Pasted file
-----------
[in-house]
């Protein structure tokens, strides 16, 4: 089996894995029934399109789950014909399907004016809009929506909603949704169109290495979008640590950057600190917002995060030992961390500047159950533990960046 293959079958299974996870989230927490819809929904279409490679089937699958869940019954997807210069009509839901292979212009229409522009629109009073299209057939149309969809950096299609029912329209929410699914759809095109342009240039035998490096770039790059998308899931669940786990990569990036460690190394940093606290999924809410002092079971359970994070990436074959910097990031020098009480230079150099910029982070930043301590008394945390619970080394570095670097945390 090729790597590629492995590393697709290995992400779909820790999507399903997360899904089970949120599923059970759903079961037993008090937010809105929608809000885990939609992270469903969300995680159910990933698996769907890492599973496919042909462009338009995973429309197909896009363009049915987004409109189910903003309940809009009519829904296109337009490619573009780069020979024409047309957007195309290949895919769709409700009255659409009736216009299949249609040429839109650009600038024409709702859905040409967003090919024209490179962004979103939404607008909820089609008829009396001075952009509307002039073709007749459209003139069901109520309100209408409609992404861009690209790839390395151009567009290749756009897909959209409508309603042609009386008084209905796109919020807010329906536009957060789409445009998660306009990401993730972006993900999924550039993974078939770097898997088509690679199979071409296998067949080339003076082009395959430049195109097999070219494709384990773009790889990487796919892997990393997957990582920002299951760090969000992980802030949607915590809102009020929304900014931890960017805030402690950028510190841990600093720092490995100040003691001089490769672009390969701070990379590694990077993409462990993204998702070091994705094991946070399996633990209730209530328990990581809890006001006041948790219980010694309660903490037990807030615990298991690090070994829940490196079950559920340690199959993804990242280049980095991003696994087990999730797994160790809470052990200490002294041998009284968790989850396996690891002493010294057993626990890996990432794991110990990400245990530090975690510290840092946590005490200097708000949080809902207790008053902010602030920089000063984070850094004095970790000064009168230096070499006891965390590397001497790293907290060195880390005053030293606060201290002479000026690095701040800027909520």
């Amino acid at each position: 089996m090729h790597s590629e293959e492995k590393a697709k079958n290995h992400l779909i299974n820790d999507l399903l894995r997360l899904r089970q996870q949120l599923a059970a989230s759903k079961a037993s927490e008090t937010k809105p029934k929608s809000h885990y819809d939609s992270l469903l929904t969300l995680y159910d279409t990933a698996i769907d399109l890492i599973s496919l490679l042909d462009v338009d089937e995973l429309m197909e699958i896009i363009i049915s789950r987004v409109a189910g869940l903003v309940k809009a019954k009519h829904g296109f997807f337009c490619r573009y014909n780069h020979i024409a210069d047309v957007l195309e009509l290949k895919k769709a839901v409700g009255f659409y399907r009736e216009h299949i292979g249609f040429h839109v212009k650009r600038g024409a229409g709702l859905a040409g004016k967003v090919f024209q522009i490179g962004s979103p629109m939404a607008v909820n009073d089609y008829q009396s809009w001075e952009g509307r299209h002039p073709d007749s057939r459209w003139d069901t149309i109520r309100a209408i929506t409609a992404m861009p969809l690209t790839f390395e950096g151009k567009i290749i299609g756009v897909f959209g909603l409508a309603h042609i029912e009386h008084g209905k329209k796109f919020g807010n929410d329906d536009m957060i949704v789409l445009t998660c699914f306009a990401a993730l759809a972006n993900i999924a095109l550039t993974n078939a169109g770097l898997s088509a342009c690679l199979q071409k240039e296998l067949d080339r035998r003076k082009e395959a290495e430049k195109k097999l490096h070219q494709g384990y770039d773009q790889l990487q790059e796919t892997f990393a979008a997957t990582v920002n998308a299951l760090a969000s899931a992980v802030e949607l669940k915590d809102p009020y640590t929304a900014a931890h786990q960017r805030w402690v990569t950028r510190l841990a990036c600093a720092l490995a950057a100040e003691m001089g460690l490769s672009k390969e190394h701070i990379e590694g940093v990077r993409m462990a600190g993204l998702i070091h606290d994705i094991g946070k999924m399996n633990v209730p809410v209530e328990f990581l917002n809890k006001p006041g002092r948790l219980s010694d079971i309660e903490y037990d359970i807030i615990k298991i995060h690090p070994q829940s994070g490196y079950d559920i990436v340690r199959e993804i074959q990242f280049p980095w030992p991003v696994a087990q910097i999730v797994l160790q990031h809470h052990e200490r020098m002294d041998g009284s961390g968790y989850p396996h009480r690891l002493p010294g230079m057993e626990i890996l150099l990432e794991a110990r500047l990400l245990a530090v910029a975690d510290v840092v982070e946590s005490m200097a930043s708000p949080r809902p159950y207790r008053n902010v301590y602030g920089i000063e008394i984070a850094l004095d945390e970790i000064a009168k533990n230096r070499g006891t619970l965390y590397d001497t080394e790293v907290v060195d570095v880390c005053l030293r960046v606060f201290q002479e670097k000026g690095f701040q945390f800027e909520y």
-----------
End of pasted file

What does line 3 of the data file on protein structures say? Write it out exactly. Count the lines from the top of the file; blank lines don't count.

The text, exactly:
């Amino acid at each position: 089996m090729h790597s590629e293959e492995k590393a697709k079958n290995h992400l779909i299974n820790d999507l399903l894995r997360l899904r089970q996870q949120l599923a059970a989230s759903k079961a037993s927490e008090t937010k809105p029934k929608s809000h885990y819809d939609s992270l469903l929904t969300l995680y159910d279409t990933a698996i769907d399109l890492i599973s496919l490679l042909d462009v338009d089937e995973l429309m197909e699958i896009i363009i049915s789950r987004v409109a189910g869940l903003v309940k809009a019954k009519h829904g296109f997807f337009c490619r573009y014909n780069h020979i024409a210069d047309v957007l195309e009509l290949k895919k769709a839901v409700g009255f659409y399907r009736e216009h299949i292979g249609f040429h839109v212009k650009r600038g024409a229409g709702l859905a040409g004016k967003v090919f024209q522009i490179g962004s979103p629109m939404a607008v909820n009073d089609y008829q009396s809009w001075e952009g509307r299209h002039p073709d007749s057939r459209w003139d069901t149309i109520r309100a209408i929506t409609a992404m861009p969809l690209t790839f390395e950096g151009k567009i290749i299609g756009v897909f959209g909603l409508a309603h042609i029912e009386h008084g209905k329209k796109f919020g807010n929410d329906d536009m957060i949704v789409l445009t998660c699914f306009a990401a993730l759809a972006n993900i999924a095109l550039t993974n078939a169109g770097l898997s088509a342009c690679l199979q071409k240039e296998l067949d080339r035998r003076k082009e395959a290495e430049k195109k097999l490096h070219q494709g384990y770039d773009q790889l990487q790059e796919t892997f990393a979008a997957t990582v920002n998308a299951l760090a969000s899931a992980v802030e949607l669940k915590d809102p009020y640590t929304a900014a931890h786990q960017r805030w402690v990569t950028r510190l841990a990036c600093a720092l490995a950057a100040e003691m001089g460690l490769s672009k390969e190394h701070i990379e590694g940093v990077r993409m462990a600190g993204l998702i070091h606290d994705i094991g946070k999924m399996n633990v209730p809410v209530e328990f990581l917002n809890k006001p006041g002092r948790l219980s010694d079971i309660e903490y037990d359970i807030i615990k298991i995060h690090p070994q829940s994070g490196y079950d559920i990436v340690r199959e993804i074959q990242f280049p980095w030992p991003v696994a087990q910097i999730v797994l160790q990031h809470h052990e200490r020098m002294d041998g009284s961390g968790y989850p396996h009480r690891l002493p010294g230079m057993e626990i890996l150099l990432e794991a110990r500047l990400l245990a530090v910029a975690d510290v840092v982070e946590s005490m200097a930043s708000p949080r809902p159950y207790r008053n902010v301590y602030g920089i000063e008394i984070a850094l004095d945390e970790i000064a009168k533990n230096r070499g006891t619970l965390y590397d001497t080394e790293v907290v060195d570095v880390c005053l030293r960046v606060f201290q002479e670097k000026g690095f701040q945390f800027e909520y």